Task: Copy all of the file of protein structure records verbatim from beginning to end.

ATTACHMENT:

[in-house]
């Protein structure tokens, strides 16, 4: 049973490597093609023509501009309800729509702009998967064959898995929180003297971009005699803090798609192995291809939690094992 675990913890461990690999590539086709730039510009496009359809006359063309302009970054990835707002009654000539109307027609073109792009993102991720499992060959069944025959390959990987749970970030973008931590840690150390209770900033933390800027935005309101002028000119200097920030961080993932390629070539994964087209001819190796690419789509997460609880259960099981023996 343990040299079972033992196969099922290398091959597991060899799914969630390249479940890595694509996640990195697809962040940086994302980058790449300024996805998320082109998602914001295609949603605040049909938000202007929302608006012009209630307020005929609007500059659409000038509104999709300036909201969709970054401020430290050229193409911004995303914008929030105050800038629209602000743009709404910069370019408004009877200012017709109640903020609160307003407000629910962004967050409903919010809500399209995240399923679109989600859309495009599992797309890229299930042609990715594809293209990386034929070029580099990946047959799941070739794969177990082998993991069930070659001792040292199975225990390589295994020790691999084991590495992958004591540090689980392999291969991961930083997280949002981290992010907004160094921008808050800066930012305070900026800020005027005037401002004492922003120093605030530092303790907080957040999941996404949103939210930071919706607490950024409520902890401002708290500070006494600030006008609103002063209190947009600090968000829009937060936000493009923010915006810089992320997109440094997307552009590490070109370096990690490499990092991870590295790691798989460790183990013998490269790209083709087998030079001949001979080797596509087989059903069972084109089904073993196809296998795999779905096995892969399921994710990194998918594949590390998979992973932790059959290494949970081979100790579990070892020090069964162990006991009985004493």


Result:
[in-house]
């Protein structure tokens, strides 16, 4: 049973490597093609023509501009309800729509702009998967064959898995929180003297971009005699803090798609192995291809939690094992 675990913890461990690999590539086709730039510009496009359809006359063309302009970054990835707002009654000539109307027609073109792009993102991720499992060959069944025959390959990987749970970030973008931590840690150390209770900033933390800027935005309101002028000119200097920030961080993932390629070539994964087209001819190796690419789509997460609880259960099981023996 343990040299079972033992196969099922290398091959597991060899799914969630390249479940890595694509996640990195697809962040940086994302980058790449300024996805998320082109998602914001295609949603605040049909938000202007929302608006012009209630307020005929609007500059659409000038509104999709300036909201969709970054401020430290050229193409911004995303914008929030105050800038629209602000743009709404910069370019408004009877200012017709109640903020609160307003407000629910962004967050409903919010809500399209995240399923679109989600859309495009599992797309890229299930042609990715594809293209990386034929070029580099990946047959799941070739794969177990082998993991069930070659001792040292199975225990390589295994020790691999084991590495992958004591540090689980392999291969991961930083997280949002981290992010907004160094921008808050800066930012305070900026800020005027005037401002004492922003120093605030530092303790907080957040999941996404949103939210930071919706607490950024409520902890401002708290500070006494600030006008609103002063209190947009600090968000829009937060936000493009923010915006810089992320997109440094997307552009590490070109370096990690490499990092991870590295790691798989460790183990013998490269790209083709087998030079001949001979080797596509087989059903069972084109089904073993196809296998795999779905096995892969399921994710990194998918594949590390998979992973932790059959290494949970081979100790579990070892020090069964162990006991009985004493």